CS 151: Computational Thinking: Visual Media

Title image Spring 2019

Lab Information for Spring 2019

The lab exercises and projects will be posted here weekly. The work in lab will lead into and be part of the week's project. Labs will count significantly towards participation. Projects will be graded on a scale of 0 to 30, with 20 points awarded for completing the project tasks, 1 for code comments (docstrings), 5 points for completing the report, and up to 4 additional points for extending the projects with additional features and clever coding.

Time: Labs W 1:00pm - 2:20pm, R 2:30pm - 3:50pm
Place: Lab: Davis 102

Lab Instructor Information

Asst. Prof. Oliver W. Layton
Office: Davis 115
Email: oliver.layton@colby.edu

M 11:00am - 12:00pm
W  2:30pm - 5:00pm
R 12:30pm - 2:00pm
F  12:00pm - 2:00pm
If my door is open, please come in!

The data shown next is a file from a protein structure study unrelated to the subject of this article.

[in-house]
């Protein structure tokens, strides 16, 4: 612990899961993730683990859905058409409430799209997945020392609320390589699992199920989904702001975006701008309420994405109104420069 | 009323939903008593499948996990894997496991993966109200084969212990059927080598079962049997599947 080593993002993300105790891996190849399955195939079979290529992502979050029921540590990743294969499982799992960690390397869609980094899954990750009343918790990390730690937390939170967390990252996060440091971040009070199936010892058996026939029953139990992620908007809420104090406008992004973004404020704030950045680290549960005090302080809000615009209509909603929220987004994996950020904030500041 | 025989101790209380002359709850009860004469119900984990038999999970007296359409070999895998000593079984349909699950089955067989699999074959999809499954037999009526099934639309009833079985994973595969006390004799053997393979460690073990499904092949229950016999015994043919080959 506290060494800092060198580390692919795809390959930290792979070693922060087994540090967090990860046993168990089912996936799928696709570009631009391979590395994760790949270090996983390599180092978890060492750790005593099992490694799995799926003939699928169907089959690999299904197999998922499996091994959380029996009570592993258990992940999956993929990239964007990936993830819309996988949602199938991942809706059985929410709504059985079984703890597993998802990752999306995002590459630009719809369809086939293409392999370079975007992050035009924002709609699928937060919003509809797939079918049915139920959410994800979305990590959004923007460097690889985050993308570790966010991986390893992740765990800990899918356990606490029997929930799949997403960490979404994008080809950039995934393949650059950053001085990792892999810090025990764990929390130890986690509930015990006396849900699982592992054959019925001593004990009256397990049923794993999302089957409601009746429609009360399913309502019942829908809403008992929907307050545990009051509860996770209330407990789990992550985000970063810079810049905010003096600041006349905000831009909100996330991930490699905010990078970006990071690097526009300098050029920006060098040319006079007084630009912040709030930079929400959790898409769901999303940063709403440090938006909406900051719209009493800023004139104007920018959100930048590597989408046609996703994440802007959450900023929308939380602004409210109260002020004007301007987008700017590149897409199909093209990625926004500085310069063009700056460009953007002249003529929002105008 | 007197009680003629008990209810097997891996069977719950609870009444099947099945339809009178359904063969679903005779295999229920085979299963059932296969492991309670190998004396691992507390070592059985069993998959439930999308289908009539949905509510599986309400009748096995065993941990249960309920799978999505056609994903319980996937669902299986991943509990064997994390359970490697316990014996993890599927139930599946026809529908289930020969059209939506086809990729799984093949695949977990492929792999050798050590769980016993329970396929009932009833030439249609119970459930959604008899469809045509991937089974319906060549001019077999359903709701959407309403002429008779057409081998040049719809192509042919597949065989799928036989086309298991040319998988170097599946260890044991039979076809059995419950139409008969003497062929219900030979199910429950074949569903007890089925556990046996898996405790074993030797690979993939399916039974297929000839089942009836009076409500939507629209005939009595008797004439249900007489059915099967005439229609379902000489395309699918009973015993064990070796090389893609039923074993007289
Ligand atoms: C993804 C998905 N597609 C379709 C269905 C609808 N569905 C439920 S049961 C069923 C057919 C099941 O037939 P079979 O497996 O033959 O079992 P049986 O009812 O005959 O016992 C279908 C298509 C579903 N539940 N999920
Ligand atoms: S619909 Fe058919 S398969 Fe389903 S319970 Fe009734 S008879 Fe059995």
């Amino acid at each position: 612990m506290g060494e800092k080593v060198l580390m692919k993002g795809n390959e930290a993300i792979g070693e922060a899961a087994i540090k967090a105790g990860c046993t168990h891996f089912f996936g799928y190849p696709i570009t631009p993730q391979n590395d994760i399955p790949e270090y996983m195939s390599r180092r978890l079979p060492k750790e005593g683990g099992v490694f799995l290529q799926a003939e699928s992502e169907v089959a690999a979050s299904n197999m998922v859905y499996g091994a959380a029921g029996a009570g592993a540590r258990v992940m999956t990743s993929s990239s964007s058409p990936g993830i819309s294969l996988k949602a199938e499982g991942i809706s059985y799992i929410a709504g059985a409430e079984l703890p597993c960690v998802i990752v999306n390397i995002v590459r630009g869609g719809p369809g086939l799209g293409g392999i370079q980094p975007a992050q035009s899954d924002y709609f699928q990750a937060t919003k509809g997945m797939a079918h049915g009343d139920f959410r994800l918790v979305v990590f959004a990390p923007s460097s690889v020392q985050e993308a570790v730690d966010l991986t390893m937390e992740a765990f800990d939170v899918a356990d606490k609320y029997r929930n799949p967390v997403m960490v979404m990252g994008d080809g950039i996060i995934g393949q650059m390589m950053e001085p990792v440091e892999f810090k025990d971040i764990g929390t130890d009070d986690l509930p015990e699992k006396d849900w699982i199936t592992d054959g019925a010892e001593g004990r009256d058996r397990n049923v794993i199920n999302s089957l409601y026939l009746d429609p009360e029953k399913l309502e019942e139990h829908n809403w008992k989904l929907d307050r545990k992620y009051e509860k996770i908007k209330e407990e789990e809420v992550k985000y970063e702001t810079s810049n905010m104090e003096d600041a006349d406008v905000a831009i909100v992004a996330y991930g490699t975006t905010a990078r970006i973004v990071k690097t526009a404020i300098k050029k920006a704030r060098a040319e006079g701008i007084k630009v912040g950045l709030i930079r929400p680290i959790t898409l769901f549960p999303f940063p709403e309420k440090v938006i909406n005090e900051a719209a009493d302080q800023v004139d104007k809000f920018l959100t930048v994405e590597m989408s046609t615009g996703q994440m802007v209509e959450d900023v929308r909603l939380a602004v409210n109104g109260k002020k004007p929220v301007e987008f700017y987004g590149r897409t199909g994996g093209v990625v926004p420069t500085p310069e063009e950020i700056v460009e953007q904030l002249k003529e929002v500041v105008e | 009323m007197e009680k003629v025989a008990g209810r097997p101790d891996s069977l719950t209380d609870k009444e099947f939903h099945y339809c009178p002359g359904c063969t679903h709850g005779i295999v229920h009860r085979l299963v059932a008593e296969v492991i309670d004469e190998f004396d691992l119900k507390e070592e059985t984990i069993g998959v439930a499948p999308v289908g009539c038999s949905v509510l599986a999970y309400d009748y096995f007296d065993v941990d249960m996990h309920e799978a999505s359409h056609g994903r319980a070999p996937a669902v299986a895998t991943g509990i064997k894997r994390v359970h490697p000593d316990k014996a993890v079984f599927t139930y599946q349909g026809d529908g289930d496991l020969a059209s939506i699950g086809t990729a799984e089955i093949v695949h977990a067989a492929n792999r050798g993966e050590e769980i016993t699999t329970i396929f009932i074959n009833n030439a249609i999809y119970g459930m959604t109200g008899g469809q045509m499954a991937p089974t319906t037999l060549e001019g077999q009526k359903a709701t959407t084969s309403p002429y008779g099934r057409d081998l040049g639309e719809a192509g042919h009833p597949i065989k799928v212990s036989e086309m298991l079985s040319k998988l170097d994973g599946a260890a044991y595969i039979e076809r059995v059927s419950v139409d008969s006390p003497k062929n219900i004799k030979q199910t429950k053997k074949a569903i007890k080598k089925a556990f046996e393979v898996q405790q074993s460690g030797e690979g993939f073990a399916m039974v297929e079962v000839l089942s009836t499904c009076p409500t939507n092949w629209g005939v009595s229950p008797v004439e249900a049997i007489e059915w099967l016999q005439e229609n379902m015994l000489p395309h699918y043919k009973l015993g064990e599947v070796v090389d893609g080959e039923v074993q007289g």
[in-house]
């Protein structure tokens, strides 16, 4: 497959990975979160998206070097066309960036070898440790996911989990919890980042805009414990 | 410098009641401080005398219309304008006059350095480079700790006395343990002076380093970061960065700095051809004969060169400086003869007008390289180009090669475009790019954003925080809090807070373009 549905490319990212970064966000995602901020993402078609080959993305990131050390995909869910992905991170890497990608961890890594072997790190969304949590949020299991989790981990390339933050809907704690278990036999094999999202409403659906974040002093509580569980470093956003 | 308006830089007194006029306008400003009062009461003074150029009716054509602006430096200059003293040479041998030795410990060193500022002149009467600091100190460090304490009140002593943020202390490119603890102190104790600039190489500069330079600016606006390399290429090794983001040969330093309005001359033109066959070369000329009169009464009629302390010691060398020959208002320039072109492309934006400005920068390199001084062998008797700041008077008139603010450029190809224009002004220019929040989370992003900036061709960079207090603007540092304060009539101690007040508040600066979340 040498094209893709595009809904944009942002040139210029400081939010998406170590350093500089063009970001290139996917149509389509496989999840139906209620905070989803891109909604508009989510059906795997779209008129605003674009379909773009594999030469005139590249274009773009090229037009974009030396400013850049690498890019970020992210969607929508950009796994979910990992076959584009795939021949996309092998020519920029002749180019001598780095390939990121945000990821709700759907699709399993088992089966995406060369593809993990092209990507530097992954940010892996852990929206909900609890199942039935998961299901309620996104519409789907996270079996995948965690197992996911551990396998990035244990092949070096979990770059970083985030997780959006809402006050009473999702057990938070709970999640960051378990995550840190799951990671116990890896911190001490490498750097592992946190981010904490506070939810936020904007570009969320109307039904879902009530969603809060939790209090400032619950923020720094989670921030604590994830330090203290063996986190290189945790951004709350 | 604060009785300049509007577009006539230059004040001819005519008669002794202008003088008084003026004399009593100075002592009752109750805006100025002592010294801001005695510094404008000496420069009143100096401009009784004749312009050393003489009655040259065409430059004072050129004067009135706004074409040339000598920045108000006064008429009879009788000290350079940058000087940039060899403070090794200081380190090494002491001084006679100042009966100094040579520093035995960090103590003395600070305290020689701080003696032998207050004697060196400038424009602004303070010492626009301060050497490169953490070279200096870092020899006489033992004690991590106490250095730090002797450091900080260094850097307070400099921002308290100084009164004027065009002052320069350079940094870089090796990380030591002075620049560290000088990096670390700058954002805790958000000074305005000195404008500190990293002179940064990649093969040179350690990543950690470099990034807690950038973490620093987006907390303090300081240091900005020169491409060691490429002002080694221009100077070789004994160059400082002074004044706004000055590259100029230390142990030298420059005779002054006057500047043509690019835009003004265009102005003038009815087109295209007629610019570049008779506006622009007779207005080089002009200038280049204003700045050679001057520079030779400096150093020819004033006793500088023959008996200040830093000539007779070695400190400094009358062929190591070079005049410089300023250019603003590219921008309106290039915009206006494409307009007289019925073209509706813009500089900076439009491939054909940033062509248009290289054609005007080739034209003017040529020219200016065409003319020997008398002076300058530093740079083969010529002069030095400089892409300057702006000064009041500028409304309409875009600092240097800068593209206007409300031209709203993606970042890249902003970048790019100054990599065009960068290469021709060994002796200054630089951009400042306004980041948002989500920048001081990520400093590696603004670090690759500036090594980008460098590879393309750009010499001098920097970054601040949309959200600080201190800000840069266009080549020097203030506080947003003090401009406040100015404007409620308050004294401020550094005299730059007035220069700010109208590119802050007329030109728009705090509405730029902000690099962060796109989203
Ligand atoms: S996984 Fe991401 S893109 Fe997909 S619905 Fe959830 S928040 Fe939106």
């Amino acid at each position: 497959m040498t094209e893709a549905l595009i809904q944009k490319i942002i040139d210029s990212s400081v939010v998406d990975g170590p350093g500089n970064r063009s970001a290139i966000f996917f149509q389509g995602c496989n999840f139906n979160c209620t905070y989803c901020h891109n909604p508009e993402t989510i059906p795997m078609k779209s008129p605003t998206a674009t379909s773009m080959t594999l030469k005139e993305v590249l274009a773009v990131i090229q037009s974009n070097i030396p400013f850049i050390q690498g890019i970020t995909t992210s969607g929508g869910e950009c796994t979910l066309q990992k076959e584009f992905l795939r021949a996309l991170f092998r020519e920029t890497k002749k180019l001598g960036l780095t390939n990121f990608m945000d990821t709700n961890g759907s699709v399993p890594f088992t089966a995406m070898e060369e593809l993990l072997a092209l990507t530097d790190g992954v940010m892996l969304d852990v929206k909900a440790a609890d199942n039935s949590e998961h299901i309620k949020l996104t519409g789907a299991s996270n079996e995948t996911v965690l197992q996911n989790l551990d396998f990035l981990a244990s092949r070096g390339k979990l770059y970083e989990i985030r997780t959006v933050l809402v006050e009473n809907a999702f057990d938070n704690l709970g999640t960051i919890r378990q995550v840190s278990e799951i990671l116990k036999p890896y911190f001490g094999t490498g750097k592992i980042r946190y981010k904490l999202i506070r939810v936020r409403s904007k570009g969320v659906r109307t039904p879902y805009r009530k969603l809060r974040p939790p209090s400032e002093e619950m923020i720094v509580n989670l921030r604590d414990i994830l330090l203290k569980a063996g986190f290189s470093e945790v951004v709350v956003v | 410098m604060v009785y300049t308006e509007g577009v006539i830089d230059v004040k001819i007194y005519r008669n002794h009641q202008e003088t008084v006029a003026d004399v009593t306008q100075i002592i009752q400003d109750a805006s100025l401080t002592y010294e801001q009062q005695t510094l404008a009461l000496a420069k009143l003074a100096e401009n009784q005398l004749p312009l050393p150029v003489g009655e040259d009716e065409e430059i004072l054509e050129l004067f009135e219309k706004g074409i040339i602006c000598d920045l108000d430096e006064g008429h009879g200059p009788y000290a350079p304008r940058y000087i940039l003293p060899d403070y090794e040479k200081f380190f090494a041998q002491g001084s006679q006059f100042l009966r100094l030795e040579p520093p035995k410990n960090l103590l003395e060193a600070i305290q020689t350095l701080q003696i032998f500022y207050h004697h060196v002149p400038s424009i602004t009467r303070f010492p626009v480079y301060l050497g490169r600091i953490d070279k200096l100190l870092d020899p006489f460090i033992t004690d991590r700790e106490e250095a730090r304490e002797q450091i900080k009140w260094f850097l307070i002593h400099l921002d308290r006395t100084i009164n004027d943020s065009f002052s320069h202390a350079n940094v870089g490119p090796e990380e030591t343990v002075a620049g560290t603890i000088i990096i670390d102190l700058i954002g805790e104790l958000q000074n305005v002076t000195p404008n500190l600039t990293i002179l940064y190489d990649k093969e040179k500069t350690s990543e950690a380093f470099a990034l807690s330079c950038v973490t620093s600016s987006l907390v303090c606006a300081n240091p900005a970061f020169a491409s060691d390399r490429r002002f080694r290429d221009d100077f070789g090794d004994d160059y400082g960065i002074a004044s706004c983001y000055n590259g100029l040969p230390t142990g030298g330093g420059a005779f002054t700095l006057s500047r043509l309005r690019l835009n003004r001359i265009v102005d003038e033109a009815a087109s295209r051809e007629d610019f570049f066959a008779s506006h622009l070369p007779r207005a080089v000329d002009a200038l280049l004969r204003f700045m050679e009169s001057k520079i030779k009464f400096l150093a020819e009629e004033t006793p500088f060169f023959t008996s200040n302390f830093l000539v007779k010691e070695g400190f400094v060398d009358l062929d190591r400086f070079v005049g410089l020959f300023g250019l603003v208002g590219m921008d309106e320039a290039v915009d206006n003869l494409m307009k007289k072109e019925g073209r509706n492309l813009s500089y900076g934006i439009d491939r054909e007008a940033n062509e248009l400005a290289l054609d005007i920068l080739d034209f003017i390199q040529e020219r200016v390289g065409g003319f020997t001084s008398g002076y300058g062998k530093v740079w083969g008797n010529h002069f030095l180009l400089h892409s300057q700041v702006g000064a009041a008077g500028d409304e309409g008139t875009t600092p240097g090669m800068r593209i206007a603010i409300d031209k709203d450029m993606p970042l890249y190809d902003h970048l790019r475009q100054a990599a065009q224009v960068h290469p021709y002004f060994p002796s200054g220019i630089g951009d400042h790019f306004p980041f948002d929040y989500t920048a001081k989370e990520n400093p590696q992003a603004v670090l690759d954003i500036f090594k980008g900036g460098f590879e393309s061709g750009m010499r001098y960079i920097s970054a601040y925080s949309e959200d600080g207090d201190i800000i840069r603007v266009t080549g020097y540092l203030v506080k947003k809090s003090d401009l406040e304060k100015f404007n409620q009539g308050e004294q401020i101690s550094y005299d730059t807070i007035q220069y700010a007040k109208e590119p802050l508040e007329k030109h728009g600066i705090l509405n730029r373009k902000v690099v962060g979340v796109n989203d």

Lab and Project Links

Lab Project Due Date
Equipping yourself for the projects What is a Shape? Tuesday February 12 2019
Python, functions, and parameters A Shape Collection Tuesday February 19, 2019
Mondrian Collage Museum Animation Tuesday February 26, 2019
Images and command-line arguments Warhol Project Tuesday March 5, 2019
Lists Cover Photos Tuesday March 12, 2019
Animations Animated Scene Friday March 22, 2019
Grammars, Files and Interpreters Fractals and Trees Tuesday April 9, 2019
Classes Better Trees Tuesday April 16, 2019
Dictionaries and Inheritance Unique Trees and Shapes Tuesday April 23, 2019
Not Quite Straight Lines Non-Photorealistic Rendering Tuesday April 30, 2019
Event-Based Programming Video Game Design Friday May 10, 2019

Learning Goals

The learning goals for the lecture and lab are the same -- both are meant to work together to accomplish the goals for the course as a whole. They are:

  1. Students can read a simple program and correctly identify its behavior
  2. Students can convert a problem statement into a working program that solves the problem.
  3. Students understand abstraction and can break down a program into appropriate procedural and object-oriented components
  4. Students can generate an approximate model of computer memory and describe how an algorithm affects its contents.
  5. Students can communicate the result of their work and describe an algorithm.